Construction and Renovation

Design & Planning; Computer vs. Hand Drawn

Computer Aided Drawing (CAD), it's time to get with the program

I've been struggling with my concept drawings more and more over the last couple of years. As clients become less visual there is a greater need to provide clear visual aid. Where I used to be able to sketch representations by hand or describe a plan verbally walking around the home or yard I find myself falling behind the times. There is no question that a visual representation shows the client you understand their needs and gives them the confidence to sign the contract. More important is a clear visual representation of what you intend to build or what the client wants built.

I took drafting in high school. I've always been good with plans and architectural drawings. I worked in commercial land development for a number of years reading prints and working with engineers. Unfortunately it's seldom in the budget to spend much time or resources on a great elaborate plan for a residential project. So when I draw a plan for a client it's usually to scale and carefully detailed but it's basic- and sometimes rough. And then there are the changes, erasing and redrawing or white out, it can get pretty ugly. I fooled around with color but I find black and white works just as well.

But have you seen a good computer aided drawing? It's the closest thing to the real thing without being a photograph. 

I've tried to implement a program called Sketch Up a handful of times. It's usually the middle of the busy season and time is my limiting factor. I get frustrated or fall behind and resort to the reliable pencil and paper to quickly turn out a design.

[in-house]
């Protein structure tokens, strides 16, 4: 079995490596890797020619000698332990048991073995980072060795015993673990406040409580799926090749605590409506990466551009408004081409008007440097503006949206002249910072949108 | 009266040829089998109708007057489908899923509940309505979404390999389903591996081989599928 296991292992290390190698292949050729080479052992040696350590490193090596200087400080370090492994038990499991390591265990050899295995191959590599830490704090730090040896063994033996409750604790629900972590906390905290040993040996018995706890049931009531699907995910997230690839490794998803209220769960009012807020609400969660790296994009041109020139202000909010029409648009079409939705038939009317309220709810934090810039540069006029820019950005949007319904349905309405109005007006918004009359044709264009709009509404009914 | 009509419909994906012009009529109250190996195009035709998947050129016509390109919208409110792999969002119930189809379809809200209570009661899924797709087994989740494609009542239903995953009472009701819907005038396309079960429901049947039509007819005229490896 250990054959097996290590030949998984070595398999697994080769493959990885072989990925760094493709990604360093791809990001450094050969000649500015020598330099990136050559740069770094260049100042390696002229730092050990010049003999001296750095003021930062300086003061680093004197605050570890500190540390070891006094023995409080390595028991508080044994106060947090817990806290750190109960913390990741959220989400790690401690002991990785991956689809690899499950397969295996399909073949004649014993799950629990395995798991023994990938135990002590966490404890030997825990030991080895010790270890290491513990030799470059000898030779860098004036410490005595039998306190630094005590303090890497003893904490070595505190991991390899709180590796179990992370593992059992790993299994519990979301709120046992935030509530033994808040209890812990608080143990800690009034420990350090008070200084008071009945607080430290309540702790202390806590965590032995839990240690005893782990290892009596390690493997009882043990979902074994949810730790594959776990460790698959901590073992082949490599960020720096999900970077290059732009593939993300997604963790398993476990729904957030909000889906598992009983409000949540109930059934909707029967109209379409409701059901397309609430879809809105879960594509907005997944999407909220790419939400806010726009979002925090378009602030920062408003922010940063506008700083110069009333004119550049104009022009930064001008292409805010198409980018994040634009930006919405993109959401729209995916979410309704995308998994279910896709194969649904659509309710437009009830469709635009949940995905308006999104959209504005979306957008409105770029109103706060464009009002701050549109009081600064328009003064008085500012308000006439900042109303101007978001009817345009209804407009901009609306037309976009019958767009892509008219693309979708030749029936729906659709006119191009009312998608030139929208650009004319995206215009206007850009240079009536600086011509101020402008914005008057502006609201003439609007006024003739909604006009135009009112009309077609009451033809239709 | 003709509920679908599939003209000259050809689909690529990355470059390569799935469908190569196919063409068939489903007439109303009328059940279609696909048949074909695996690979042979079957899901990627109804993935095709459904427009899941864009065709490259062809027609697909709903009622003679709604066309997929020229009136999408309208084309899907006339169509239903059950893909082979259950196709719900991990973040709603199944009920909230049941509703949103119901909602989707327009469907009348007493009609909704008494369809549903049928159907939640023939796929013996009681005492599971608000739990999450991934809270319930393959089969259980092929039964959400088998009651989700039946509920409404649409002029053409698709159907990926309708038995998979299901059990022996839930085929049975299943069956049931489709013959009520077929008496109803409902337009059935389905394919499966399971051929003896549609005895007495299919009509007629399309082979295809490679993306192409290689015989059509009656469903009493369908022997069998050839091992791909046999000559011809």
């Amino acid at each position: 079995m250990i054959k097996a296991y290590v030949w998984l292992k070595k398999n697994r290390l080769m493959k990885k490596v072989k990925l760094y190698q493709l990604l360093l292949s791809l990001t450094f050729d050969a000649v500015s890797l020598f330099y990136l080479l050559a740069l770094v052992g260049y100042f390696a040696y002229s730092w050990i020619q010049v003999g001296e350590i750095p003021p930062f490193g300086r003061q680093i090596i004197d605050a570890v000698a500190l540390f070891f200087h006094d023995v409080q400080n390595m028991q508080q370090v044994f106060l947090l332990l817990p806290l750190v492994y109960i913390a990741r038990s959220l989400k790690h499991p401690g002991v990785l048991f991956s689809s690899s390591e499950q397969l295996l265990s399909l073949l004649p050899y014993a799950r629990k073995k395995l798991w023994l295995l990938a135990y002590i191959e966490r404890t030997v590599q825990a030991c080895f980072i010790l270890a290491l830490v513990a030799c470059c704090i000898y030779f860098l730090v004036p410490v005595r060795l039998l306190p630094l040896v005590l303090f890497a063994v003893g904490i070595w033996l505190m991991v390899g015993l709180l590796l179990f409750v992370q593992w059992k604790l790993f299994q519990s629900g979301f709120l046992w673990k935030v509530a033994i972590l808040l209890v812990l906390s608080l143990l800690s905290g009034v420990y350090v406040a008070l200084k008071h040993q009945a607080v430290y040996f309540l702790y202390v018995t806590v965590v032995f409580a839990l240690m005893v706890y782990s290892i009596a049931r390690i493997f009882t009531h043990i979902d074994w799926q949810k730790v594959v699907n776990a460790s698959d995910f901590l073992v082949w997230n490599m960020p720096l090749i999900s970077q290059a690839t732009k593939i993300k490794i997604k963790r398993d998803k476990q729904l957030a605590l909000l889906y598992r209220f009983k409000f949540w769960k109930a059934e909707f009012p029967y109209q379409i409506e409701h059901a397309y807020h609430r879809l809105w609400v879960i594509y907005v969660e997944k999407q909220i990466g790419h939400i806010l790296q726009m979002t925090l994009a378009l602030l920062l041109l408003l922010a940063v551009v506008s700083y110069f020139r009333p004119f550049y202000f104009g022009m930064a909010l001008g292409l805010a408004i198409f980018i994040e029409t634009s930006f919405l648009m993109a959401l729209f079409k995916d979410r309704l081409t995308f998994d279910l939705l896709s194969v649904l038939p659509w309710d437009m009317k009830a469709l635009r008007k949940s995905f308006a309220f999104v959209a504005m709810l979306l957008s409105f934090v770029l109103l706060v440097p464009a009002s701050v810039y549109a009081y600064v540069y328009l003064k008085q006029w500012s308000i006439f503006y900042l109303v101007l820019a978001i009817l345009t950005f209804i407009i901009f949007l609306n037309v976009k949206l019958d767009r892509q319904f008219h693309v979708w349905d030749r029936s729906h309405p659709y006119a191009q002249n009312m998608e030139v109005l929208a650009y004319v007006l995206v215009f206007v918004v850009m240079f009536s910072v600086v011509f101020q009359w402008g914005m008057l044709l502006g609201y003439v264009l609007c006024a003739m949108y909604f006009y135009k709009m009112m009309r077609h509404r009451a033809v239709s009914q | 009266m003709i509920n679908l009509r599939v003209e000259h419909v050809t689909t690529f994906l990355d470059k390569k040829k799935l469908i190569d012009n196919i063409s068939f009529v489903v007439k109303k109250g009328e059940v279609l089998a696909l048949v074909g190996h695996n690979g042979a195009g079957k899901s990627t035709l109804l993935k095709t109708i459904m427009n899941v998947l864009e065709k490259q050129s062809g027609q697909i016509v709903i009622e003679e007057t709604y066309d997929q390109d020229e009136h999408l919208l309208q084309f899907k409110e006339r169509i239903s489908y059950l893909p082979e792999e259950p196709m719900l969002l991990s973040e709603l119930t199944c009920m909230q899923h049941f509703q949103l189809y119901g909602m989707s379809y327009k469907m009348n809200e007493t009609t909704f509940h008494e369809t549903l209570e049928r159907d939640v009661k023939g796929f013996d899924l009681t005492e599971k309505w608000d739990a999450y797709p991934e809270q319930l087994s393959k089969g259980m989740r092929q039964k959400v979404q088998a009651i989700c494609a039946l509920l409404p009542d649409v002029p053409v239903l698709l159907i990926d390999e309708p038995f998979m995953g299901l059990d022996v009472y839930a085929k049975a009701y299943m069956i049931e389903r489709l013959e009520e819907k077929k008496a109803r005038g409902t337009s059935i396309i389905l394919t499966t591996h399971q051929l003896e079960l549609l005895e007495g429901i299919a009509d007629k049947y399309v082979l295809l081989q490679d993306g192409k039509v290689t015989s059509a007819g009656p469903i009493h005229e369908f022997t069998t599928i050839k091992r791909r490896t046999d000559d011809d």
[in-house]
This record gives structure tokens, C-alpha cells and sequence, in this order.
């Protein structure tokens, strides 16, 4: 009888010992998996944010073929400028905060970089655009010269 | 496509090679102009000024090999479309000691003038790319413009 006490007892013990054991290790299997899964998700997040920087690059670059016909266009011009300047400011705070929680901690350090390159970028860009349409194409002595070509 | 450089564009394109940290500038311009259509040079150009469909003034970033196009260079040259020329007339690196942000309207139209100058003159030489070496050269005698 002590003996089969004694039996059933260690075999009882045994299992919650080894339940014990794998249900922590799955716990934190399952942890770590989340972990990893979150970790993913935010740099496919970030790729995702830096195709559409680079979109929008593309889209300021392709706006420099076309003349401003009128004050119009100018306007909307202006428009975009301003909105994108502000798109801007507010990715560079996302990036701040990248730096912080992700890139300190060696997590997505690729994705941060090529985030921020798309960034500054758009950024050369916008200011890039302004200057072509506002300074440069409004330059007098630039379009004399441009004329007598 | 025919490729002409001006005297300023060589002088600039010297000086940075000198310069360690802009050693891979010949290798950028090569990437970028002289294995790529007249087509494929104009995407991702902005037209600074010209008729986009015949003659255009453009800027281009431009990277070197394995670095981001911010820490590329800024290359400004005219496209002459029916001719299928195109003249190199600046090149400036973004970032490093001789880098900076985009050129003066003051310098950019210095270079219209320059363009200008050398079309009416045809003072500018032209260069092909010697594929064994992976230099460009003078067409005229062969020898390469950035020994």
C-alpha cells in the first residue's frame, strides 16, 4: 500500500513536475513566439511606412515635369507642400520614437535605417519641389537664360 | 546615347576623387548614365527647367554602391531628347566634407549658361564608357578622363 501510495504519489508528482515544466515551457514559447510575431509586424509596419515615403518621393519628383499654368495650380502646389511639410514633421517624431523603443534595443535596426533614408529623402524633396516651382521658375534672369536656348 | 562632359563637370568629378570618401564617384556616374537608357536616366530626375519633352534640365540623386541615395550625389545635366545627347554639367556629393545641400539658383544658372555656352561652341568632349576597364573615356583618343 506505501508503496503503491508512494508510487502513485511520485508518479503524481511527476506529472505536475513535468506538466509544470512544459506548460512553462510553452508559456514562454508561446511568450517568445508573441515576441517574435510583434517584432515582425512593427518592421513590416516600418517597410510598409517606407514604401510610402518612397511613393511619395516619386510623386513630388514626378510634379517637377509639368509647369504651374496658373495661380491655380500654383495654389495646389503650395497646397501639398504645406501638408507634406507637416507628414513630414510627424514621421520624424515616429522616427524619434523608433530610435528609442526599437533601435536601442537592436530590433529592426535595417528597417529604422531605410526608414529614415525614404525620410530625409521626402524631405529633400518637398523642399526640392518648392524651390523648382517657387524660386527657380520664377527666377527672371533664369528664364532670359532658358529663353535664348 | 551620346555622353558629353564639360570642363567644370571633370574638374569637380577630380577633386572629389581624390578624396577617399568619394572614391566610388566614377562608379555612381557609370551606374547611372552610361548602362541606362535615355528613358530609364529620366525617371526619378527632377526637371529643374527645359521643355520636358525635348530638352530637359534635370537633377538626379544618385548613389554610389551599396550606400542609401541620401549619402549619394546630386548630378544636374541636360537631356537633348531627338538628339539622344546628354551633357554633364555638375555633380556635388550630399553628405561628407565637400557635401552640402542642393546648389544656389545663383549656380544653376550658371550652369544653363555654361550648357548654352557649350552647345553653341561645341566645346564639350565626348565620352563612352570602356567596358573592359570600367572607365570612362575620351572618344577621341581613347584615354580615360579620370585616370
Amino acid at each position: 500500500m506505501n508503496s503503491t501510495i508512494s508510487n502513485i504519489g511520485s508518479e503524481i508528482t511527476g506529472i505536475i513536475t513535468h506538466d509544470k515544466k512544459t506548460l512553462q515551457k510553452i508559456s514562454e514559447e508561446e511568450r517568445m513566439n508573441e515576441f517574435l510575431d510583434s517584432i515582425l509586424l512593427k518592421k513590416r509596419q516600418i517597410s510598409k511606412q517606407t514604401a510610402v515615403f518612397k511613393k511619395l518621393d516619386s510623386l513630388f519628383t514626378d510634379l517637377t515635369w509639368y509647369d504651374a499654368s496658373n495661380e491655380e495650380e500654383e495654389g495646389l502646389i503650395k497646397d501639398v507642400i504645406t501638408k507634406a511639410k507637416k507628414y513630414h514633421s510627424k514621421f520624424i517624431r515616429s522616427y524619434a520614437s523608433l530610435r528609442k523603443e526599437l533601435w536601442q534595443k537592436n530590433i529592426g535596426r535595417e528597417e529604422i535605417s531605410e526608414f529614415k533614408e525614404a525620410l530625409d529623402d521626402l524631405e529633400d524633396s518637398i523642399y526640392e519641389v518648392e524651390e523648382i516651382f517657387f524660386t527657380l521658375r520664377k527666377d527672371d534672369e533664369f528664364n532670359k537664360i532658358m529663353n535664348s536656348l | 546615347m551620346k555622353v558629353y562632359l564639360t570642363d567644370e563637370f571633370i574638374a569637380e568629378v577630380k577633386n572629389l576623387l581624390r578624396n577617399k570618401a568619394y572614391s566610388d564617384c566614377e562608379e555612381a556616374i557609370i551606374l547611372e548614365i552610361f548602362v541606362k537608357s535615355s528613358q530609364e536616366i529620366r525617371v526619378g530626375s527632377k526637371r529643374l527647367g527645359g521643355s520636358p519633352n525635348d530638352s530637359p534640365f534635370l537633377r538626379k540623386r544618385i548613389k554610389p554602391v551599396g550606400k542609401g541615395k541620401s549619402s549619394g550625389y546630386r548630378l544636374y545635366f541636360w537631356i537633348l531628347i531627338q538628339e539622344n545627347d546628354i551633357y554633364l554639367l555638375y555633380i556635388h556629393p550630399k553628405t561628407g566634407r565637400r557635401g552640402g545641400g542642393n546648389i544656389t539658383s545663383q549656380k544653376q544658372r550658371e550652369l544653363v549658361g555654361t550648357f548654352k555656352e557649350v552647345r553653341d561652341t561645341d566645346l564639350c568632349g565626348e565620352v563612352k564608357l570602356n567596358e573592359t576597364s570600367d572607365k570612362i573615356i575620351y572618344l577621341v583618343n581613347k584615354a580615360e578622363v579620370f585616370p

I'm committing to Sketch Up once and for all!

I met a handful of contractors at a Boston area networking event last night and one of the big take aways was their use of computer aided drawings. It was a staple in all of their projects. They create a design and it includes all of the measurements and specs. They give a copy to the homeowner and a copy goes to each of the guys on the ground. Everyone involved understands the project because they have a picture of it, even before the shovel hits the dirt. 

So while I wait for my old 2013 version of Sketch Up to update I thought I'd share my fear and excitement as I try to update my own skills and practices. Plus if I put it out here in the internet world I feel more accountable to stick with it despite any frustration or excuses I may find in weakness as I reach back to the pencil and paper. 

- It's finished updating, better get to work!

Scratch that, after multiple attempts to open the program and even restart the laptop there is nothing happening... Not a good start.

So after switching computers, I'm at the desktop and so far so good! I'm afraid to spend too much time on any of my clients' designs at the risk of losing inspiration, so I'm going to start with something that exists. I'll start with the barn, it's a box, simple enough right?

I found myself getting hung up on details like soffit returns and plant material. The actual barn has pigeon coop returns and not having the skill to represent that in Sketch Up was frustrating. But overall I think the representation is accurate and plant material is irrelevant in this example.

I sent a picture of the barn rendering to my good friend Justin Miner, owner of Gain Strength & Conditioning in Portsmouth. He seemed impressed so I said, "I'll draw your place next."

And so I did. Gain is in an industrial park in south Portsmouth so exterior details weren't a problem this time. Keep in mind that while I know the measurements for my barn, the gym was a lot of guess work and so is not correctly scaled.

I got the gym drawn up much faster than the barn, so I decided to practice a little concept drawing (the whole reason I'm doing this anyway) and add the loft space Justin has been dreaming about for the last few months. Originally he envisioned a space above his current office but using the tools of Sketch Up I found that space above his office is limited due to the slope of the roof. I slid the loft over, moved a door and added a stair case and BOOM! In no time the idea was drawn.

Copying a structure or landscape that already exists is tough, but conceptualizing is awesome! As I worked through the gym I found myself using tools and features almost instinctively. Moving on to designing something new like the loft space was using those same tools to pull what I had in my head and apply it to the design image. 

I cannot wait to continue practicing and designing features for my clients in their homes and landscapes.